Opening computer museums

Evan Koblentz evan at
Tue Aug 19 11:23:13 CDT 2008

Starting a museum is a major endeavor if you want it to not suck.

The last time I counted (2 years ago) there were 15-20 computer museums in
the U.S. alone.  Not counting the Smithsonian, the breakdown is this:
there's the Computer History Museum (in Mountain View, Calif.), and
there's everyone else.

The CHM has millions upon millions of dollars.  It is a very professional
and high-end facility located in the former Silicon Graphics marketing
building.  Major donations from corporate bigwigs, etc., etc.

The others are all vastly smaller.  Some have space in other buildings;
others are just a few display cases called a "museum".

Here in New Jersey, we are extremely lucky.  We have a large space in an
existing non-profit science center.  We've been there for 3 years so far
rent-free.  Soon we'll have to pay our share of the utilities.  We raise
money through donations, by holding events such as the VCF East, and by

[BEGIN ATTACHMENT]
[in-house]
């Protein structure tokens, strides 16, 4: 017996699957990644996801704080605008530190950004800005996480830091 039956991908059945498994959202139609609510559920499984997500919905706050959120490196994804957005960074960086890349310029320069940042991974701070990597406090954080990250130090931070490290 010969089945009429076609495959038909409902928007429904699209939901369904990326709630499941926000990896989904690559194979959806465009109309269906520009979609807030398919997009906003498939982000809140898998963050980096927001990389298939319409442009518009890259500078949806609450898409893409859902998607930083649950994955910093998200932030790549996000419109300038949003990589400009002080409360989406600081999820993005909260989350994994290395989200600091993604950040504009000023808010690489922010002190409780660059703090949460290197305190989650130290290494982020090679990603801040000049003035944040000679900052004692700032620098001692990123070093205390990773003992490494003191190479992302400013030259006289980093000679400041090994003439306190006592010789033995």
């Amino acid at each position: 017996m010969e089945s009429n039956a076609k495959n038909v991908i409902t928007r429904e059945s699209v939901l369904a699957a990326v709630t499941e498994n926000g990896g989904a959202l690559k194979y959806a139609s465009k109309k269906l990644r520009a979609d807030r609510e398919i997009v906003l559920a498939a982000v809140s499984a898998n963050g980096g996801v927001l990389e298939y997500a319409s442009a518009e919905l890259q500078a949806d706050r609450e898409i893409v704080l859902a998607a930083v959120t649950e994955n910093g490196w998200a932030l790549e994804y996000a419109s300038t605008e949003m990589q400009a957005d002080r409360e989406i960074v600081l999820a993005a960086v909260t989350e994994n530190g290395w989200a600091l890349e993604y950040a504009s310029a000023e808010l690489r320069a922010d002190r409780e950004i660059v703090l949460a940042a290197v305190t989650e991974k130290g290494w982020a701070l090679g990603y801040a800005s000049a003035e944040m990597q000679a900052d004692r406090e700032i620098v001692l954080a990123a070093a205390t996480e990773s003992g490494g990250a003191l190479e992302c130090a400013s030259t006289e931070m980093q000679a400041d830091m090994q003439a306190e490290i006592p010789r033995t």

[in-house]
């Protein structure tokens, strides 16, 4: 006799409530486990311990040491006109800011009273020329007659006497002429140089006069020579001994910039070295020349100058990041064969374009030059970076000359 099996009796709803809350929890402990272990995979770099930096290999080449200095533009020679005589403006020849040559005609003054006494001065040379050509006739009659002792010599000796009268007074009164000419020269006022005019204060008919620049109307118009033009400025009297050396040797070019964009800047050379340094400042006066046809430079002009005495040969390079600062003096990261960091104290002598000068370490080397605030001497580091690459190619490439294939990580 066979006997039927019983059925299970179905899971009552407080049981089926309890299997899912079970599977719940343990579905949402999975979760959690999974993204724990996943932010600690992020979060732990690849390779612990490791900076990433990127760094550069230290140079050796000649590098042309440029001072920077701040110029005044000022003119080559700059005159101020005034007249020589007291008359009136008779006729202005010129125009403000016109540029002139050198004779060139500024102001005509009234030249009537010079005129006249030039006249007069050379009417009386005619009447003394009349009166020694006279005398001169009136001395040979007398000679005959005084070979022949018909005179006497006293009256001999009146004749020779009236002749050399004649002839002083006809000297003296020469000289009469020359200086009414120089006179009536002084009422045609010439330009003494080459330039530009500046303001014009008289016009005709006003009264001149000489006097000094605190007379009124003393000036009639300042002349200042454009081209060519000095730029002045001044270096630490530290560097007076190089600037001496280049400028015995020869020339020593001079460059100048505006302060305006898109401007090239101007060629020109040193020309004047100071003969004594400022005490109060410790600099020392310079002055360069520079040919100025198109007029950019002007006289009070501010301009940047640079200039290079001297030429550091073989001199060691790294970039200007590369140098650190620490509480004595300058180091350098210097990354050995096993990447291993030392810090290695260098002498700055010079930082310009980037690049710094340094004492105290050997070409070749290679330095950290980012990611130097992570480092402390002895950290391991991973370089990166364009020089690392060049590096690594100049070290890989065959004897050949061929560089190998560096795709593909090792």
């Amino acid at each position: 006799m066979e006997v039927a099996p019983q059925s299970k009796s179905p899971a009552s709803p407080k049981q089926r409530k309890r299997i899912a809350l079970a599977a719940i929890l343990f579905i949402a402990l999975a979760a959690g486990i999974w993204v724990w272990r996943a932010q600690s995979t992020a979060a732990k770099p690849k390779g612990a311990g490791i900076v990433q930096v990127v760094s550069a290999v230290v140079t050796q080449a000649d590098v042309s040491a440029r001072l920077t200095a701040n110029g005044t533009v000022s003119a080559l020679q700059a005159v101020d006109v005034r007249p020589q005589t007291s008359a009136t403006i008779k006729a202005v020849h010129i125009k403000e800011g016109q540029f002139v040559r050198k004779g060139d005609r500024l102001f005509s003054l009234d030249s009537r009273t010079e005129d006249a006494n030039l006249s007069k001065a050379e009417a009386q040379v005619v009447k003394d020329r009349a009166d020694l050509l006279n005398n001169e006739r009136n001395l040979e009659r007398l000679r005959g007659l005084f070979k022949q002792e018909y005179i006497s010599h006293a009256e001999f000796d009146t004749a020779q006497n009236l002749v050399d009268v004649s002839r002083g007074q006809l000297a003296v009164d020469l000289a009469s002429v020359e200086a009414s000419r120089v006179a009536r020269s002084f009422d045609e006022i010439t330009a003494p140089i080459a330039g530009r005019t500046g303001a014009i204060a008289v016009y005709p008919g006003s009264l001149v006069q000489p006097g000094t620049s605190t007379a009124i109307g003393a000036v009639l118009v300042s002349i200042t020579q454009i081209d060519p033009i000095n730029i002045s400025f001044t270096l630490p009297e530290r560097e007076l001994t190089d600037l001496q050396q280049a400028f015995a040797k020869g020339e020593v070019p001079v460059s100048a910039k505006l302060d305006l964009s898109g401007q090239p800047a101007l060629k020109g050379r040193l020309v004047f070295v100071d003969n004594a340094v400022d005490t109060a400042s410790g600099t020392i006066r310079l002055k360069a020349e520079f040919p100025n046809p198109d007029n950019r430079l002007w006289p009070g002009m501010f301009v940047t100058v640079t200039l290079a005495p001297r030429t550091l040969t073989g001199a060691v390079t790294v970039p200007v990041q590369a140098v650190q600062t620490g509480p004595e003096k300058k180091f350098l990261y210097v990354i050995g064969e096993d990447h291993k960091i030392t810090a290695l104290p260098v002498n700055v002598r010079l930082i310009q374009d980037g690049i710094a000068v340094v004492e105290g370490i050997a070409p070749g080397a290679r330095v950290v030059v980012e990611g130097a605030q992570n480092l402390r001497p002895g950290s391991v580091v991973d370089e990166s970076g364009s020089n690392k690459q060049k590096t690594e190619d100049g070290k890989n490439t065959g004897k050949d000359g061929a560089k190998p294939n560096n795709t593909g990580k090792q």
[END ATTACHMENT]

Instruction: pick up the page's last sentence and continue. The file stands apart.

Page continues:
sometimes renting computers out as TV props, etc.

So my advice to anyone who wants to start a computer museum is: have a
promise of physical space BEFORE you start collecting artifacts;
understand the budget and insurance issues; and never go it alone.

I'd be glad to answer additional questions offline.

> At 03:11 PM 8/18/2008, joe lobocki wrote:
>>someone really should open a vintage computer museum near
>>chicago...Ive toyed with the idea, i think space in the old 3com
>>building in rolling meadows would be a fitting place for vintage
> I'd love to hear from anyone actually operating a computer museum.
> They seem like money sinks.  You need benefactor$.  Obviously, the
> best location for a computer museum would be where rich computer
> people like to live.
> I'd love to hear the typical ratio between exhibit space and
> storage/repair
> space, for example.
> - John

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